Schmetzer K.,Taubenweg 16 | Krzemnicki M.S.,Swiss Gemmological Institute SSEF
Journal of Gemmology | Year: 2015

Multiphase inclusions developed in the form of nail-head spicules in a colourless chrysoberyl crystal from Myanmar were examined by optical means and by Raman microspectroscopy. The growth tubes of the multiphase inclusions contain CO2, and the grains attached to the ends of these tubes are most likely chrysoberyl crystals (based on Raman spectra and observation of birefringence), some of which are partially covered with an iron-bearing substance, and possibly also negative crystals. © 2015 The Gemmological Association of Great Britain.

Herzog F.A.,Swiss Gemmological Institute SSEF | Herzog F.A.,GRS Society for plants and Reactor Safety
Journal of Gemmology | Year: 2015

Energy-dispersive X-ray fluorescence (EDXRF) spectroscopy is an important and well-established technique for the non-destructive chemical analysis of gem materials. The suitability of a portable EDXRF instrument for gemmological use was examined with a Niton XL3t GOLDD+ Analyzer manufactured by Thermo Scientific. Analysis of a variety of gem samples (natural, treated and synthetic) yielded qualitative data in the element range from Na to U that were comparable with results obtained from typical benchtop EDXRF instruments. The spectra measured by the portable unit showed well-resolved peaks, and gemmologically important intensity ratios of various elements were easily obtained. Using different collimators and measuring times, loose as well as mounted gems could be measured qualitatively. Although quantitative chemical data were not obtainable in this study, such results should be feasible using a calibration procedure that is optimized for gem analysis. This portable instrument, in conjunction with the use of an He purge unit for a better signal-to-noise (S/N) ratio when analysing light elements, is deemed very useful for smaller laboratories, as well as for larger laboratories offering off-site testing. © 2015 The Gemmological Association of Great Britain.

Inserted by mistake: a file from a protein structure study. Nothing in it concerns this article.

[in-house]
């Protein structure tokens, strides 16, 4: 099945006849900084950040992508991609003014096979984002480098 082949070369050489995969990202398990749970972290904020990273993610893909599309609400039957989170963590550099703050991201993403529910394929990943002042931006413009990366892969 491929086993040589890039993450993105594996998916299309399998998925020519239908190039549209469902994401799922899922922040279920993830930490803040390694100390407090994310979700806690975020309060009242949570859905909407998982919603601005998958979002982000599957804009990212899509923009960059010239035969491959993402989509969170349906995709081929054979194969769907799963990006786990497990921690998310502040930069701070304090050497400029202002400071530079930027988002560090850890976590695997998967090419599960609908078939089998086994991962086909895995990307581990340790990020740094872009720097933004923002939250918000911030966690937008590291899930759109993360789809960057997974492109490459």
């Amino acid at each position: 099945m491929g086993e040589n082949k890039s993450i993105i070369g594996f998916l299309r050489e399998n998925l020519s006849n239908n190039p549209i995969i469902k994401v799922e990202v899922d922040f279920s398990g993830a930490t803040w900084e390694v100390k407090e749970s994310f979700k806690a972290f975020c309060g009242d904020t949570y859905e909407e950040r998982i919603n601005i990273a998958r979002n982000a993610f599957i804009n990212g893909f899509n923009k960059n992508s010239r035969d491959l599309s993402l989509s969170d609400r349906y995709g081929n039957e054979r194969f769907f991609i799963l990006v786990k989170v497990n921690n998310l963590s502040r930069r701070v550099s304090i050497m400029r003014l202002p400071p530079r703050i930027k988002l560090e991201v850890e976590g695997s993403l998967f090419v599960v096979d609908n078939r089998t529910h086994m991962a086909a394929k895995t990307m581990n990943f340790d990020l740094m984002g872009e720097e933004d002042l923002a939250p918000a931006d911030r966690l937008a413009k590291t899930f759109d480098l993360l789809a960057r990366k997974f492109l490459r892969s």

Swiss Gemmological Institute Ssef | Date: 2015-02-25

The present invention relates to a method for the separation of colourless untreated natural diamonds from:a) colourless diamond imitations;b) colourless treated natural diamonds;c) colourless untreated synthetic diamonds andd) colourless treated synthetic diamonds;comprising:a step A of removing the colourless diamond imitations; anda step B of removing the colourless diamonds which are suspected to be treated natural diamonds, untreated synthetic diamonds or treated synthetic diamonds;wherein said step A is carried out (13) before said step B and using Raman Shift Detection (RSD), the diamonds having, at a predetermined wavelength (W_(e)), an emission signal, the intensity of which is lower than a predetermined value (V_(e)) being removed (11), and wherein said step B is carried out (14) using a UVc transmission measurement (UTM), the diamonds having, in a predetermined wavelength region (R_(a)), a transmission value V_(T) which is higher than a predetermined value (V_(T)), being removed (20). The invention also relates to an apparatus for carrying out this method.